Algeria’s coach is Rabah Saâdane, now in his fifth term as national manager. South Africa will also be his second World Cup – he was in the hotseat when the Fennec Foxes last made the finals tournament in Mexico 1986. Having led Algeria to fourth place in this year’s African Cup of Nations, as well as engineering Egypt’s downfall in the qualifiers for this summer’s tournament, what is his longest ever spell in charge looks to be fairly secure. For now.
Qualification Winner of UEFA play-off versus Russia (2nd place in UEFA Group 3) FIFA Ranking 29 Only World Cup First round (P3 W0 D0 L3 F2 A7 (2002)) Head coach Matjaz Kek (since January 2007) Most capped player Zlatko Zahovic 80 (1992-2004) Top goalscorer Zlatko Zahovic 35 (1992-2004).
Slovenia, one of Europe’s smallest countries and whose independence from Yugoslavia was only recognised in 1992, have a very respectable record in international football. With a population of only 2 million, the Slovene team have qualified for one European Championship and South Africa will be their second World Cup finals. This summer’s objective will be to achieve their first ever victory in these finals tournaments.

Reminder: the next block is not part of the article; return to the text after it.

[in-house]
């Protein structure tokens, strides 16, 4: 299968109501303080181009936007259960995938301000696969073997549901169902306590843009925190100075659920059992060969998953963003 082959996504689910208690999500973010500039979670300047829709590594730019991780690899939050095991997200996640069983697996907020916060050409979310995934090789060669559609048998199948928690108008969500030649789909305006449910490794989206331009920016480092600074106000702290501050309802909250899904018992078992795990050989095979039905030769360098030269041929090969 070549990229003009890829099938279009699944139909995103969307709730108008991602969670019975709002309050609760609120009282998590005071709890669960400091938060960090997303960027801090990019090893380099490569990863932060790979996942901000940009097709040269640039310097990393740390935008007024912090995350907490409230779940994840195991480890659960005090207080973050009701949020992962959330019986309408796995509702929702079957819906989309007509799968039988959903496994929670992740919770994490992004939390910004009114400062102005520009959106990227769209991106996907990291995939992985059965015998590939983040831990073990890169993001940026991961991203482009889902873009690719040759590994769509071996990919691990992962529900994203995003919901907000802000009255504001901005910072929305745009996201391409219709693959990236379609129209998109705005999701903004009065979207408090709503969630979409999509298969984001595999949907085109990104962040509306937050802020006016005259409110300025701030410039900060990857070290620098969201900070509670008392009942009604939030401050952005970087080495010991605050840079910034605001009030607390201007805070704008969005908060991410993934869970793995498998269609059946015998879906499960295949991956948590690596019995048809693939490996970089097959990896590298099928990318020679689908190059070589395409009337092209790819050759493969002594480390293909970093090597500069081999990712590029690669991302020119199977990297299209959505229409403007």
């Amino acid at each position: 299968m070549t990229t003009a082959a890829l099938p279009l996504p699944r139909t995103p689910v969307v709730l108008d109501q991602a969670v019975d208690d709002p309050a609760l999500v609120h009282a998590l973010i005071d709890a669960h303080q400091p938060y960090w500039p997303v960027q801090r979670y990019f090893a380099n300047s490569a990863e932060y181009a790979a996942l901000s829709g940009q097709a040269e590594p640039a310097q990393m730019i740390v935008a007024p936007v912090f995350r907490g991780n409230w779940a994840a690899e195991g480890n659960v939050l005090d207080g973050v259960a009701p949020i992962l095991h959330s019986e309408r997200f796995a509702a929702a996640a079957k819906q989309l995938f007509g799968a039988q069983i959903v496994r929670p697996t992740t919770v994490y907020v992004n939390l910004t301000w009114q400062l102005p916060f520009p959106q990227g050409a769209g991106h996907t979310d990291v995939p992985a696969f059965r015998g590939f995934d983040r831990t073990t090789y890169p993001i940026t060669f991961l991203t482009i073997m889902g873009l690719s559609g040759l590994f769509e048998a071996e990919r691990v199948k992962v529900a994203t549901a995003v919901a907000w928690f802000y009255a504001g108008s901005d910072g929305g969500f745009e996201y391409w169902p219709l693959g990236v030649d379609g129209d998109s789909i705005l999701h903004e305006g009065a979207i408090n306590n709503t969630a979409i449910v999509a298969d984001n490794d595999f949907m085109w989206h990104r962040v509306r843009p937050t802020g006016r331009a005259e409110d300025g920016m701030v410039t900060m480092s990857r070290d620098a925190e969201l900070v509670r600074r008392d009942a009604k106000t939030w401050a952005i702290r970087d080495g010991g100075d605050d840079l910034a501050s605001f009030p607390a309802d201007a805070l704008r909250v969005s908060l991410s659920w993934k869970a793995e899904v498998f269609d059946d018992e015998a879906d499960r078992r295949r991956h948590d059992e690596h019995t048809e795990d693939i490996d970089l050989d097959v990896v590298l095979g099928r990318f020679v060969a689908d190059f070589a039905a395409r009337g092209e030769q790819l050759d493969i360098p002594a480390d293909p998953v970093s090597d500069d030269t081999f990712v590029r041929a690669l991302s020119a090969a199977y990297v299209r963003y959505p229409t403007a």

Getting there was impressive in itself, defeating Guus Hiddink’s Russia team in a play-off after having lost out to Slovakia in their group stage. Nevertheless, even their runner-up birth was an impressive achievement, as they finished 4 points clear of Czech Republic in a group which also contained Poland and Northern Ireland. Slovenia have history of being formidable opponents in UEFA qualifying competitions, in fact. In their ultimately unsuccessful campaign to qualify for the 2006 World Cup, they were nevertheless the only team to beat eventual champions Italy. Whether they can recreate this form in South Africa, we’ll have to wait and see.